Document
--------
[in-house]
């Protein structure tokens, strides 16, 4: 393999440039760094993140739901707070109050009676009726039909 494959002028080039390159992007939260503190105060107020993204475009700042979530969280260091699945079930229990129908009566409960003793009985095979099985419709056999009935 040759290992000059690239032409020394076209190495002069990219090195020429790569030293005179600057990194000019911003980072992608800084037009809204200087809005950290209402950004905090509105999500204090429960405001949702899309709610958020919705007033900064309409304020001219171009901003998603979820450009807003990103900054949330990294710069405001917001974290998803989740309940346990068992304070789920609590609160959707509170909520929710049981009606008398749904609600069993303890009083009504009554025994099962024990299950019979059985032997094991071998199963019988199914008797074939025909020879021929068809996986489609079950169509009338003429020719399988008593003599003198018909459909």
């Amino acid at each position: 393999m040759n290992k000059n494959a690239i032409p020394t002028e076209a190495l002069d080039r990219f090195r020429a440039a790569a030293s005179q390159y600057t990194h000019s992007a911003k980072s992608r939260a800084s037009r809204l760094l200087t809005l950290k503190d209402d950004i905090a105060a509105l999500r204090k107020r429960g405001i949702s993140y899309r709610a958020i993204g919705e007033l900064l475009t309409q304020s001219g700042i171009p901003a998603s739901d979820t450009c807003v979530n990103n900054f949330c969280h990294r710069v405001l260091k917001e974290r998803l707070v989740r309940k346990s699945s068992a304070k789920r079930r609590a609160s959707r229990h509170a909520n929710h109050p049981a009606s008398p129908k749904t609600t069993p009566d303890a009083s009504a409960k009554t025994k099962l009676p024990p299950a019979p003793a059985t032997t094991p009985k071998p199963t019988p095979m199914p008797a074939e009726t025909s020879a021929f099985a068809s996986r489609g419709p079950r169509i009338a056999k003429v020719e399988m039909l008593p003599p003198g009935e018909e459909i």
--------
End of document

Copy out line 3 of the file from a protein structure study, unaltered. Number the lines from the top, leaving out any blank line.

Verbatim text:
């Amino acid at each position: 393999m040759n290992k000059n494959a690239i032409p020394t002028e076209a190495l002069d080039r990219f090195r020429a440039a790569a030293s005179q390159y600057t990194h000019s992007a911003k980072s992608r939260a800084s037009r809204l760094l200087t809005l950290k503190d209402d950004i905090a105060a509105l999500r204090k107020r429960g405001i949702s993140y899309r709610a958020i993204g919705e007033l900064l475009t309409q304020s001219g700042i171009p901003a998603s739901d979820t450009c807003v979530n990103n900054f949330c969280h990294r710069v405001l260091k917001e974290r998803l707070v989740r309940k346990s699945s068992a304070k789920r079930r609590a609160s959707r229990h509170a909520n929710h109050p049981a009606s008398p129908k749904t609600t069993p009566d303890a009083s009504a409960k009554t025994k099962l009676p024990p299950a019979p003793a059985t032997t094991p009985k071998p199963t019988p095979m199914p008797a074939e009726t025909s020879a021929f099985a068809s996986r489609g419709p079950r169509i009338a056999k003429v020719e399988m039909l008593p003599p003198g009935e018909e459909i």